In a nutshell, it may be worth pondering what actually may be happening. Firstly, anesthesiologists are making as much or even better than surgeons because anesthesiologists are getting paid for higher revenue-rated perioperative services year in and year out while surgeons have to variably distribute their time between higher revenue-rated perioperative services and lower revenue-rated inpatient and outpatient services [22-24]. Secondly, increased administrative burden to keep up with increasing regulatory burden in translucent-to-opaque healthcare revenue generating industry may be forcing groups/hospitals to keep a major piece of pie for their own sustenance [25-26]. Finally, without constant pressure by anesthesiologists reminding third-party payers about 33% problem, any number of third-party payers in their right minds may gear up to drive anesthesiologists' revenues/reimbursements further down where-after future medical students may choose some other specialty rather than anesthesiology [27], so that 33% problem no longer haunts physician anesthesiologists thus leaving it up to non-physician anesthesia providers and third-party payers to sort out 33% problem among themselves.


  1. The 33% Problem: A Discussion With Hospital Executives. ital
  2. Payment Progress Series, Part 1: ASA Initiatives to Secure Your Economic Future: The 33% Problem: Why It Matters and What We Can Do About It. tiatives-to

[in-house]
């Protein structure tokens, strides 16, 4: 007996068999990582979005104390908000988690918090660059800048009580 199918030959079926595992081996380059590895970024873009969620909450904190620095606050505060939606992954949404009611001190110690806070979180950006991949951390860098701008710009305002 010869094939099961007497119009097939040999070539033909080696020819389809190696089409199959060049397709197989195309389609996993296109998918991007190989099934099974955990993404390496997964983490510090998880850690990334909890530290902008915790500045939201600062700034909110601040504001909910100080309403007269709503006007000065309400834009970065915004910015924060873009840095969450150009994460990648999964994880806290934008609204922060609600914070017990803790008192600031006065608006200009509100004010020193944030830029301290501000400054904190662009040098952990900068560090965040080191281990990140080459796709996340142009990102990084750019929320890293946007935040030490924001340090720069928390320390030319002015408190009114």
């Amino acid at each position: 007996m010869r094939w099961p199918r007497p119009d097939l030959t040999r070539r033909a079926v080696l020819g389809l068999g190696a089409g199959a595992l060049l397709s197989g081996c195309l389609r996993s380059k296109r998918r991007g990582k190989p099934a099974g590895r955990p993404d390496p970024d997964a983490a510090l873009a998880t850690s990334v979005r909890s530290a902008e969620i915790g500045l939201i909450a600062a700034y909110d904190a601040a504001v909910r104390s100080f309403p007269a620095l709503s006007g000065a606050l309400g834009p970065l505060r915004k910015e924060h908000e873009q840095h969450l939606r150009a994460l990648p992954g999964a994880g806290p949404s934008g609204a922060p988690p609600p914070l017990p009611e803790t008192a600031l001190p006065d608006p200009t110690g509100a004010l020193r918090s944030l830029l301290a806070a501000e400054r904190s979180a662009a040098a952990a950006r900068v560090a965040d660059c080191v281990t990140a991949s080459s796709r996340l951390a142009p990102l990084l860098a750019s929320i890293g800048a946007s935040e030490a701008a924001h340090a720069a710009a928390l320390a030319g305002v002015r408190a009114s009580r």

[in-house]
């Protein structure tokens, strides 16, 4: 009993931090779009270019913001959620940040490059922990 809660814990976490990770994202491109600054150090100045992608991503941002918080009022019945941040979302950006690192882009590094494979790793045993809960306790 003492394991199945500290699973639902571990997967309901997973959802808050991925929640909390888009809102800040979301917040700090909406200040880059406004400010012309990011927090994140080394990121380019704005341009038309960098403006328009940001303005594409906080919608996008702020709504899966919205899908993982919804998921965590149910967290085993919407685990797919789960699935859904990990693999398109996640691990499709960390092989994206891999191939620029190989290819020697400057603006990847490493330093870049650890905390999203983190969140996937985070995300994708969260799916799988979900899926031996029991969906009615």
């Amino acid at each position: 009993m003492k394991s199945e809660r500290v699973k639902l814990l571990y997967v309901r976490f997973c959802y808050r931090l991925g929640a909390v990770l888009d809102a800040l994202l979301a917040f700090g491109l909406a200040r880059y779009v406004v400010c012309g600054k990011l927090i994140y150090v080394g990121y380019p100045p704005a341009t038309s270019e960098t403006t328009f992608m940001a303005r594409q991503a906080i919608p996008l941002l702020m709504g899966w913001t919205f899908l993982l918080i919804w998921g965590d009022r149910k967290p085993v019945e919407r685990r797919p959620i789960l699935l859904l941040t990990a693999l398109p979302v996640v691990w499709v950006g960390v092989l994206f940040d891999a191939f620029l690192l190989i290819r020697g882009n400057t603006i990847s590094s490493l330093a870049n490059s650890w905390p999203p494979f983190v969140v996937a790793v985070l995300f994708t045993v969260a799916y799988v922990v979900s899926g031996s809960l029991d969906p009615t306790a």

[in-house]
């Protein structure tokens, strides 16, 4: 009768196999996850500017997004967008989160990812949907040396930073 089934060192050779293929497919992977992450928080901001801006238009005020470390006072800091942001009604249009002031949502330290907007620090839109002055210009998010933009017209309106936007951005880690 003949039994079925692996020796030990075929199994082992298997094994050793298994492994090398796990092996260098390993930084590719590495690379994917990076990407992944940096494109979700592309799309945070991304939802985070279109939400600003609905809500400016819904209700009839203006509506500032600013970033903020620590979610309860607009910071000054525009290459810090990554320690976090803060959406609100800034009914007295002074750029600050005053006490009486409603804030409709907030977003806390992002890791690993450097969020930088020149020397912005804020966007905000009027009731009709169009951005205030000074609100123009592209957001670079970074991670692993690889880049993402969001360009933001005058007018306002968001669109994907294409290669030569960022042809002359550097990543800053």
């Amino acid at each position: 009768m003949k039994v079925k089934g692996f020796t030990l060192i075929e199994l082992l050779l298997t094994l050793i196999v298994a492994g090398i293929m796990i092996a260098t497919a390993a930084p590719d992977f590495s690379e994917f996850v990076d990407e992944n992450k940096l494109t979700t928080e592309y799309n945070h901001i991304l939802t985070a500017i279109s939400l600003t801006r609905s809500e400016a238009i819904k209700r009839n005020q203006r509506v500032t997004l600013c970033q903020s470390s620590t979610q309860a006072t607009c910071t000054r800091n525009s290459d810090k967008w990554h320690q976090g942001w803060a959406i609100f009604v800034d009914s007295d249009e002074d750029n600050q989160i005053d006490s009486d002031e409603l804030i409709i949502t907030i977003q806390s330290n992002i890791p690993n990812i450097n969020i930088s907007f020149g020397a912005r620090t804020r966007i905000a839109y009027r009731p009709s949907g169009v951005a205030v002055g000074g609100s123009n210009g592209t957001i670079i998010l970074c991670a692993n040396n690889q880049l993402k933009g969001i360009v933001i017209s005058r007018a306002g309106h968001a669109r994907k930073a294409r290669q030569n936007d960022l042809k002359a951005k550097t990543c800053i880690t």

3. The 33% Problem: Origins and Actions Committee on Economics 33% Workgroup Report ASA Economic Strategic Plan Initiative—October 2020. ommittee-on
  4. Why Healthcare Pricing Stays Opaque.
  5. Hospital Price Transparency.
  6. Using Big Data for Big Research: MPOG, NACOR and other Anesthesia Registries. -big-research-mpog-nacor-and-other-anesthesia-registries
  7. National Inpatient Hospital Costs: The Most Expensive Conditions by Payer, 2017.
  8. A Hospital Charged More Than $700 For Each Push Of Medicine Through Her IV. -each-push-of-medicine-through-her-iv
  9. Hospital Billing.
  10. The 10 Most Expensive Drugs in the US, Period.
  11. NHE Fact Sheet. hExpendData/NHE-Fact-Sheet
  12. Know your rights and protections when it comes to medical bills and collections. cal-bills-and-collections/
  13. Occupational Outlook Handbook Physicians and Surgeons.
  14. What’s your payer mix?
  15. Managing your payer mix to improve your bottom line.
  16. Trends in direct hospital payments to anesthesia groups: A retrospective cohort study of nonacademic hospitals in California.
  17. Want to save a quick $20 billion in healthcare? re/
  18. What are the laws for CRNA overtime pay?
  19. Occupational Employment and Wages, May 2021 29-1211 Anesthesiologists.
  20. Occupational Employment and Wages, May 2021 29-1151 Nurse Anesthetists.
  21. Anesthesia Payment Basics Series: #3 Anesthesia Modifiers and Payment Determination. t-and-practice-management/anesthesia-payment-basics-series-3-anesthesia-modifiers-and-payment-determ ination
  22. The top, bottom revenue-generating specialties for hospitals. html
  23. 10 physician specialties that generate the most revenue for hospitals. e-for-hospitals.html